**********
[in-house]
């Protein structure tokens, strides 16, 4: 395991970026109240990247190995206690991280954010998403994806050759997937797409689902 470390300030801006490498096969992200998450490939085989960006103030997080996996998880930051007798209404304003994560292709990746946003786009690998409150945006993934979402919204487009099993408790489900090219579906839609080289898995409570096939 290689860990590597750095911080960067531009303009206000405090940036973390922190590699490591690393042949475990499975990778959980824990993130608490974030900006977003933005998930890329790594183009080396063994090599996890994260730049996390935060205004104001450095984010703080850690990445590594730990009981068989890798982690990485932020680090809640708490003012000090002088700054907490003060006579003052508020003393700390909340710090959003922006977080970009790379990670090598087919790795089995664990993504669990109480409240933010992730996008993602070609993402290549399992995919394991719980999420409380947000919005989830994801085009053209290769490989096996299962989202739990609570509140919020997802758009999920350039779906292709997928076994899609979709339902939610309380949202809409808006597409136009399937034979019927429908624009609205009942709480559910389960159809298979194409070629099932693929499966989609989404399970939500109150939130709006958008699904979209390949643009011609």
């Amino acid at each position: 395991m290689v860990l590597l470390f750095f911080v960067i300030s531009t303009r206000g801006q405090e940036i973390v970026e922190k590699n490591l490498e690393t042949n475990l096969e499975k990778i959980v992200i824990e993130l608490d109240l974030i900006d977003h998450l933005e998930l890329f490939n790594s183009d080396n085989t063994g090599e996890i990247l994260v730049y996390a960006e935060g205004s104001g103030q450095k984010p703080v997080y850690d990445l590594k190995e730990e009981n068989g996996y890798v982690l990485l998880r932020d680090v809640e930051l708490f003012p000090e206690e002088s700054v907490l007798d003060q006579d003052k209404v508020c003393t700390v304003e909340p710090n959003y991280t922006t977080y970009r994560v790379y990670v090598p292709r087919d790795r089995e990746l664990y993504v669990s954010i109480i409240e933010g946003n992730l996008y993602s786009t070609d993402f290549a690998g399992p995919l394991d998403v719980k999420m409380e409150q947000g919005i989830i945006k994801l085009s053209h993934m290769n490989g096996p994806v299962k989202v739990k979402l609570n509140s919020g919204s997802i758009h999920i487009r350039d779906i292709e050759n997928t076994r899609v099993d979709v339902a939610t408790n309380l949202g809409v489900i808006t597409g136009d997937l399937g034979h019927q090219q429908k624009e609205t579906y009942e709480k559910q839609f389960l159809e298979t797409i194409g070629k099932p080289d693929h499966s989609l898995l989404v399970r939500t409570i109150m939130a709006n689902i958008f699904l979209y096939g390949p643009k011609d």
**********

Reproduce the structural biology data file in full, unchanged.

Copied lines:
[in-house]
């Protein structure tokens, strides 16, 4: 395991970026109240990247190995206690991280954010998403994806050759997937797409689902 470390300030801006490498096969992200998450490939085989960006103030997080996996998880930051007798209404304003994560292709990746946003786009690998409150945006993934979402919204487009099993408790489900090219579906839609080289898995409570096939 290689860990590597750095911080960067531009303009206000405090940036973390922190590699490591690393042949475990499975990778959980824990993130608490974030900006977003933005998930890329790594183009080396063994090599996890994260730049996390935060205004104001450095984010703080850690990445590594730990009981068989890798982690990485932020680090809640708490003012000090002088700054907490003060006579003052508020003393700390909340710090959003922006977080970009790379990670090598087919790795089995664990993504669990109480409240933010992730996008993602070609993402290549399992995919394991719980999420409380947000919005989830994801085009053209290769490989096996299962989202739990609570509140919020997802758009999920350039779906292709997928076994899609979709339902939610309380949202809409808006597409136009399937034979019927429908624009609205009942709480559910389960159809298979194409070629099932693929499966989609989404399970939500109150939130709006958008699904979209390949643009011609």
């Amino acid at each position: 395991m290689v860990l590597l470390f750095f911080v960067i300030s531009t303009r206000g801006q405090e940036i973390v970026e922190k590699n490591l490498e690393t042949n475990l096969e499975k990778i959980v992200i824990e993130l608490d109240l974030i900006d977003h998450l933005e998930l890329f490939n790594s183009d080396n085989t063994g090599e996890i990247l994260v730049y996390a960006e935060g205004s104001g103030q450095k984010p703080v997080y850690d990445l590594k190995e730990e009981n068989g996996y890798v982690l990485l998880r932020d680090v809640e930051l708490f003012p000090e206690e002088s700054v907490l007798d003060q006579d003052k209404v508020c003393t700390v304003e909340p710090n959003y991280t922006t977080y970009r994560v790379y990670v090598p292709r087919d790795r089995e990746l664990y993504v669990s954010i109480i409240e933010g946003n992730l996008y993602s786009t070609d993402f290549a690998g399992p995919l394991d998403v719980k999420m409380e409150q947000g919005i989830i945006k994801l085009s053209h993934m290769n490989g096996p994806v299962k989202v739990k979402l609570n509140s919020g919204s997802i758009h999920i487009r350039d779906i292709e050759n997928t076994r899609v099993d979709v339902a939610t408790n309380l949202g809409v489900i808006t597409g136009d997937l399937g034979h019927q090219q429908k624009e609205t579906y009942e709480k559910q839609f389960l159809e298979t797409i194409g070629k099932p080289d693929h499966s989609l898995l989404v399970r939500t409570i109150m939130a709006n689902i958008f699904l979209y096939g390949p643009k011609d």